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Found 2 results

  1. Hello folks! I'm a lucky newbie to wild mushroom forging. I've posted some pictures on the facebook sites, so apologize for double post, but just wanted to share some pictures of a recent find and some background information. For the last few years I've had shitake logs that have produced some, about 30 this fall, which was the largest harvest yet. After a heavy period of rain this past spring and then again in the fall, a mushroom explosion in our back 1 acre forest got me thinking hard about forging in the wild. We've been in the self suffiency mindset for a few years now and this hobby is a natural progression towards that goal. Anyhow, the first trip to a local park in Oct did not net anything other than some experience picking out mushrooms from distance. I was most amazed at how many there were if you just looked at the ground closely. The second trip was one of the most amazing experiences that led to this ephipany that free wild food in the form of mushrooms is as easy as a Sunday walk in the woods. As I walked down the trail a few white clusters caught my eye. Now my shitake logs grew something similar that must have been a mixed up plug of hericium erinaceus, so the heart started beating harder and sure enough, my first legit wild mushrooms, two lions mane about six inches in diameter. An hour later while making the turn around a large oak, two clusters of mushrooms were grown at the base. Sure enough, two 5 lb clusters of maitake. With a basket more than full, I left complelely euphoric. Since, I've been back a few times and idenfified a couple of down trees with oysters, but after a cold Oct and Nov, pretty much figured mushrooms would not be back until spring until last week when my new mushroom id book spoke about oysters being one of the few that flush during warmer winter periods. The next day by chance I was walking our fence line trying to find where our dogs broke through the fence and low and behold, a small fresh cluster of oysters. I just had to go back to see if some of the trees from Oct were producing. Here are some pictures prove that even after some really cold weeks of weather, you can find oyster mushrooms in NC during the colder months of the year. These were two weeks ago... went yesterday (Dec 22) and found a couple more like this producing. Charger the mushroom dog showing off his find :-)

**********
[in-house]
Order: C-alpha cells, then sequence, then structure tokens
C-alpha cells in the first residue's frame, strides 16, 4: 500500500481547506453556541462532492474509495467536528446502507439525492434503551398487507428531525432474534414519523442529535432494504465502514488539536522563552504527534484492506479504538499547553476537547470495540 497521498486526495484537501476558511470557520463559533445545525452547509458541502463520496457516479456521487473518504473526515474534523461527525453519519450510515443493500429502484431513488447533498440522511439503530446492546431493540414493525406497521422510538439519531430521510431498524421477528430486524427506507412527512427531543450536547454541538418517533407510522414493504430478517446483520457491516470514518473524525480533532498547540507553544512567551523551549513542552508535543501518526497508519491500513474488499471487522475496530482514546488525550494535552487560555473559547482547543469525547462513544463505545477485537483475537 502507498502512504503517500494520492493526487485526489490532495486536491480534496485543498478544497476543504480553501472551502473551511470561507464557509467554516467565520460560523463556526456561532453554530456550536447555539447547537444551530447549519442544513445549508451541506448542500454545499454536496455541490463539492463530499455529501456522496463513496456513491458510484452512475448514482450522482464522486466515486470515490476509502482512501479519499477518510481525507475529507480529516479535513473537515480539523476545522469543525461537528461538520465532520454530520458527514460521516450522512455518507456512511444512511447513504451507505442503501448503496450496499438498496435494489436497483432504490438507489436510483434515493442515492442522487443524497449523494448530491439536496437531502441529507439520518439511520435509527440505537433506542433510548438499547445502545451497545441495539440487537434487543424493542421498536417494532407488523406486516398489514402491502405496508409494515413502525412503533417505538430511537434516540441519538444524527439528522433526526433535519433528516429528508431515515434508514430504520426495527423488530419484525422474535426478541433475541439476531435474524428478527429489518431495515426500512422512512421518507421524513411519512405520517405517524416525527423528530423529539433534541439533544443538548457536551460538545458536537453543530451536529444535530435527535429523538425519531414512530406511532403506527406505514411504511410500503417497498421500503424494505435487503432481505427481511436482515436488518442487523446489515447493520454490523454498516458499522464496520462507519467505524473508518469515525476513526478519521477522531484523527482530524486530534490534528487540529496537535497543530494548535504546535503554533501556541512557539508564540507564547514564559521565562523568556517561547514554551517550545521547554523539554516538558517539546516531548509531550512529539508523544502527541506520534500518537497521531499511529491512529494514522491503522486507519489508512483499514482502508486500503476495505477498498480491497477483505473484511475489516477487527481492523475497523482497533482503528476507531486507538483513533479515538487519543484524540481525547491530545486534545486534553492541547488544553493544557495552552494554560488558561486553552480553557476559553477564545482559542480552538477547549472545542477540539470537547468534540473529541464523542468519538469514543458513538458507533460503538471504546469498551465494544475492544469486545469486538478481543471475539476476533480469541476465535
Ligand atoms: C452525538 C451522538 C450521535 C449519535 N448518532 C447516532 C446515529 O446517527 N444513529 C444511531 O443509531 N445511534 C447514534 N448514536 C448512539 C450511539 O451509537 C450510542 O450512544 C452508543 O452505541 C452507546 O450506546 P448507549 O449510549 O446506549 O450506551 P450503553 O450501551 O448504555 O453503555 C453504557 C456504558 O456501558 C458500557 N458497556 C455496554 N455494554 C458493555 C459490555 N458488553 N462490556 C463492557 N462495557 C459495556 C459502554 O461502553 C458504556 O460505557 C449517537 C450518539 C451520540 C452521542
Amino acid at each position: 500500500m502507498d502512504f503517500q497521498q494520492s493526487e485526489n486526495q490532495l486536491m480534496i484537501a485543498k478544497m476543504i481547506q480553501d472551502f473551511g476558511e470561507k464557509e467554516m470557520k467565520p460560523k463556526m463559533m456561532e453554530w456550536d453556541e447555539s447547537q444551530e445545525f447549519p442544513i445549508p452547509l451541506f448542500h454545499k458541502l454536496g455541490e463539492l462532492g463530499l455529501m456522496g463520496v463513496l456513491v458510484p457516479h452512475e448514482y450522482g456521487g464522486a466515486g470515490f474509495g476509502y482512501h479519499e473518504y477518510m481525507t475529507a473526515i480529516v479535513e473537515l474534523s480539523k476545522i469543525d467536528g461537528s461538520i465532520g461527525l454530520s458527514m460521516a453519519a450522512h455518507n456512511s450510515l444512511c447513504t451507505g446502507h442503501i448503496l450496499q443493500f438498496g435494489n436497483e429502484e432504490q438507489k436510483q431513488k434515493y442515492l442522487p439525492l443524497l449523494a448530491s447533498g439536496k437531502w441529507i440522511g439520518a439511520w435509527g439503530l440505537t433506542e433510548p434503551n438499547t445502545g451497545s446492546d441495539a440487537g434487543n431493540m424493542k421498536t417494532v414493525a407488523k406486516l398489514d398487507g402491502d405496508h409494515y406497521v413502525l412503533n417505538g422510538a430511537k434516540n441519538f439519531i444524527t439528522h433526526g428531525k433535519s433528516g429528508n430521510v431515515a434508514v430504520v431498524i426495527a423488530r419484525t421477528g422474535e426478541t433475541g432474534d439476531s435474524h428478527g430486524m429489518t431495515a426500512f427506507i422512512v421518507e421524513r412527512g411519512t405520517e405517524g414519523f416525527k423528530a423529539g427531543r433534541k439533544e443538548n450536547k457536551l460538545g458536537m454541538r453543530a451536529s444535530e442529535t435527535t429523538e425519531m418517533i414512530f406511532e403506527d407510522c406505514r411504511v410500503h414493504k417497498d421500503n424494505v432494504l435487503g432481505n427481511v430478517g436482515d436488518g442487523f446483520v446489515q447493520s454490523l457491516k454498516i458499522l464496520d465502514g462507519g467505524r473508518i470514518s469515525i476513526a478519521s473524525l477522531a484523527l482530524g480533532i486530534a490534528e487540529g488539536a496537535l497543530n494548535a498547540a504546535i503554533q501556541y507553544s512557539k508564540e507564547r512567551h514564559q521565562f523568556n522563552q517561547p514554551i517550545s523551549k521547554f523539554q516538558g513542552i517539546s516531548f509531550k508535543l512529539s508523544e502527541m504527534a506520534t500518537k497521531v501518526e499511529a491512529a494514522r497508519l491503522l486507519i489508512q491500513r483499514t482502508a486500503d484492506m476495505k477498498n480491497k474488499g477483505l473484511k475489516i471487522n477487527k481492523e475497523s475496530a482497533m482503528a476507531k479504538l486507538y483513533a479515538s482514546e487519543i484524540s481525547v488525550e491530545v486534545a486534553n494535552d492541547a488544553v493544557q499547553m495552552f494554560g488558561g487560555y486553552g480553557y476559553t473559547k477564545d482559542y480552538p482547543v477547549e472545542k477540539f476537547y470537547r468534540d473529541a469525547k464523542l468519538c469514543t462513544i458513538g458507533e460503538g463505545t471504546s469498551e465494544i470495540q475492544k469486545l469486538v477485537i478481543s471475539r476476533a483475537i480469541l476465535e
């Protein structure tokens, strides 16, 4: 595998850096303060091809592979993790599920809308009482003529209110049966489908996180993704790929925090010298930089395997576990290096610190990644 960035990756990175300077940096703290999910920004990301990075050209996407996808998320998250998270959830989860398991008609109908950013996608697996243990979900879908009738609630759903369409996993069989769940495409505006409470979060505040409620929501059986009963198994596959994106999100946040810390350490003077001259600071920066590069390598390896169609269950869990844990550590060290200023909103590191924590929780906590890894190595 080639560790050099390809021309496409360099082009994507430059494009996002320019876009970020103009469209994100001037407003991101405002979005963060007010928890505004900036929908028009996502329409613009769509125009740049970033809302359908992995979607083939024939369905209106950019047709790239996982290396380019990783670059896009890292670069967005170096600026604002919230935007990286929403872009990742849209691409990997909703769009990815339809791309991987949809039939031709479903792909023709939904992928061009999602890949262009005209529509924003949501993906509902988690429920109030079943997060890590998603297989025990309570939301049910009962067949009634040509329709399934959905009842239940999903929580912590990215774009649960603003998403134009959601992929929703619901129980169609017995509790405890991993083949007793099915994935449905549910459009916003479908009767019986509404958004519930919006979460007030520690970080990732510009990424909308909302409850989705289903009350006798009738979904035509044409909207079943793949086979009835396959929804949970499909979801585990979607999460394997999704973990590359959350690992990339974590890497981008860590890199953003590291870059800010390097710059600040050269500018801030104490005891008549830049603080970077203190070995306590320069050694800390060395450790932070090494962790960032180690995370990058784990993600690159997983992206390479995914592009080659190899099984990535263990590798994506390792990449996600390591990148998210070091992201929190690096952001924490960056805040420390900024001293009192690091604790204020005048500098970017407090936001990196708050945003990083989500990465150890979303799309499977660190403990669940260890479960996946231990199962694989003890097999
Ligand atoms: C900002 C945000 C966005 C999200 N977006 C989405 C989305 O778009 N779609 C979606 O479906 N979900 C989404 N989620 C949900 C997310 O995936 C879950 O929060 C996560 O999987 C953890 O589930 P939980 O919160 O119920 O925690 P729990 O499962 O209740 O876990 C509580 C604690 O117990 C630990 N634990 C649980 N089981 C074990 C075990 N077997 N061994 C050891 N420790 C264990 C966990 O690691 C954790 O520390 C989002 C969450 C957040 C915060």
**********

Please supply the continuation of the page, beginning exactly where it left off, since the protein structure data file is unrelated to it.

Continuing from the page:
2. We had 2 rainy days and now the temp is -1 Celsius in Moncton NB Canada. Since I had the day off I decided to check out and area a few miles out of the city where in some years I find very good Oyster mushrooms in Dec and rarely even into early January. These guys were frozen hard as a rock and were located to close to well travelled road to harvest for food, though I will be back this way again if we were to receive 3 or 4 warm days together in the near future. All in all it has been a great month for Oyster mushrooms. Here is a photo of my first fall collection from Oct 20/2013 Oct 26/2013 proved fruitful And here is a fond memory from a little over a year ago on Nov 14/12. Sugar Maple trees seem to be our best tree for Pleurotus ostreatus in the Maritime provinces, but where ever you live any time in late fall or early winter that there is warm spell keep an eye out for these fine edible and medicinal wild mushrooms on your most common Oyster mushroom host trees. cheers
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